Full hybrids are aimed at mainstream conscious drivers and perform similar to a standard petrol or diesel car – but with better fuel economy, using petrol/diesel mode for motorways and petrol/electric for town driving.

Plug In Hybrid  P-HEV

A Highly efficient petrol or diesel engine with an electric motor and batteries. This enables a range of hundreds of miles using the internal combustion engine, with the ability to run on electric only at lower speeds or local journeys – or a combination of both. Plug- In Hybrids efficiently combine an electric motor with a petrol or diesel engine, and because electricity is cheap compared to petrol or diesel they can cost considerably less to run.

Extended range Electric Vehicle ( E-REV)

Extended range electric vehicles are electric vehicles with a plug in battery pack and an electric motor, as well as a small internal combustion engine. Like pure electric vehicles they only ever run on electricity. The small petrol engine acts as a generator to top up the battery charge and hence extending the car’s overall range.

Typically these vehicles have a pure electric battery range of around 40-100 miles before the vehicle switches on the range extender to charge the battery and increase the range. This typically results in tailpipe emissions of around 20-30 g/km C02

Pure Electric

Pure electric vehicles have high performance batteries which provide power to an electric motor, which in turn drives the wheels. These vehicles need to be charged.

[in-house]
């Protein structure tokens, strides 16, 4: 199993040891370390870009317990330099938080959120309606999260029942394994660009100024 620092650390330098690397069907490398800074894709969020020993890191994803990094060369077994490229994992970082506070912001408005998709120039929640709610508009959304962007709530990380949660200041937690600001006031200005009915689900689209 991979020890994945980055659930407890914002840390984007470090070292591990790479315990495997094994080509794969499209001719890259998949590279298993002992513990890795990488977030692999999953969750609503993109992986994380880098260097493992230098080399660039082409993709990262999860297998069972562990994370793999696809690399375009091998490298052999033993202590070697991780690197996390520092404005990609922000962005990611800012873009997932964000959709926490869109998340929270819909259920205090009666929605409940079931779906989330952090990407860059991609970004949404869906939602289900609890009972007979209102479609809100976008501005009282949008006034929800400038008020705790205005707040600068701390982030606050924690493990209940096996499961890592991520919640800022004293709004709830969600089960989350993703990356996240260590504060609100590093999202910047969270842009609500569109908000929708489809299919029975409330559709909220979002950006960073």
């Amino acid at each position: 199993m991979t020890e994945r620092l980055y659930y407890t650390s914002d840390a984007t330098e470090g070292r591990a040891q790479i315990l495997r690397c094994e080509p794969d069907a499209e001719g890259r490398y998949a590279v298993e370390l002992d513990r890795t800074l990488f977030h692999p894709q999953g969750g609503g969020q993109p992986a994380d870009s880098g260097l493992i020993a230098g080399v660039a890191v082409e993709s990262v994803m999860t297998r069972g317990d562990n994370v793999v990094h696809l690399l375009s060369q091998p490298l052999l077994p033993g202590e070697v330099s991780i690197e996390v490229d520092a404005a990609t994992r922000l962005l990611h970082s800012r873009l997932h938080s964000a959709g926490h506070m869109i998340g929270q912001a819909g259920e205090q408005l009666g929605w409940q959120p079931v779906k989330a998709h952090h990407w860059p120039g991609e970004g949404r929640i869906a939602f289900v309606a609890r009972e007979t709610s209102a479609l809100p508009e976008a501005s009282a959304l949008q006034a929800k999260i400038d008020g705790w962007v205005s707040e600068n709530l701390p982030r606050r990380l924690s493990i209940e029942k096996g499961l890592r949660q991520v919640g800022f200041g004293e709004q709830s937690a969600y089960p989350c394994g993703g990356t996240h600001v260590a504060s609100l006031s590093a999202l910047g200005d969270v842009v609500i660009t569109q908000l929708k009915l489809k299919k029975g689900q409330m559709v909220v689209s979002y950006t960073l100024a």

Electric vehicles must always have charge otherwise when the battery is exhausted the vehicle will not run.  Because of this there is the potential for “range anxiety”. Range is currently typically 65-150 miles per charge, but there are other factors which must also be taken into account like outside temperature, and features being used in the car which are drawing from the battery power. ( Air conditioning for example.) Battery technology is steadily improving and some EV’s can cover 200 miles on a single charge, and with new vehicles coming to market and improving the range all the time it makes them suitable for urban, and extra urban mixed driving. Their zero tailpipe emissions will have great effect on reducing poor urban air quality.

As with any new technology prices are coming down, and plug in cars and vans benefit from Government grants. Running costs are significantly lower too, which could save you thousands during the life of the vehicle.

And if you are worried about charging – the majority of drivers simply charge their electric cars at home overnight, just like plugging in their mobile phone. This usually takes place on their drive or in their garage, or using a nearby on-street residential charge point. There are also over 13,000 public charging point connectors across the UK , including rapid chargers at 96% of motorway services, which can charge the average electric car to 80% in as little as 30 minutes.  

As at April 2018 already more than 130,000 drivers are enjoying the benefits of electric and hybrid motoring. We have seen the majority of this growth within the last 2 years making it the fastest growing vehicle sector in the UK, and with over 30 electric vehicles to choose from many of the top manufacturers are now offering a plug-in vehicle as part of their range.

Well, we hope you have found this informative, and wish you the best of luck in your efforts to find the electric car for you. As always, feel free to leave any comments or questions below, and look out for more information from us on electric vehicles coming soon.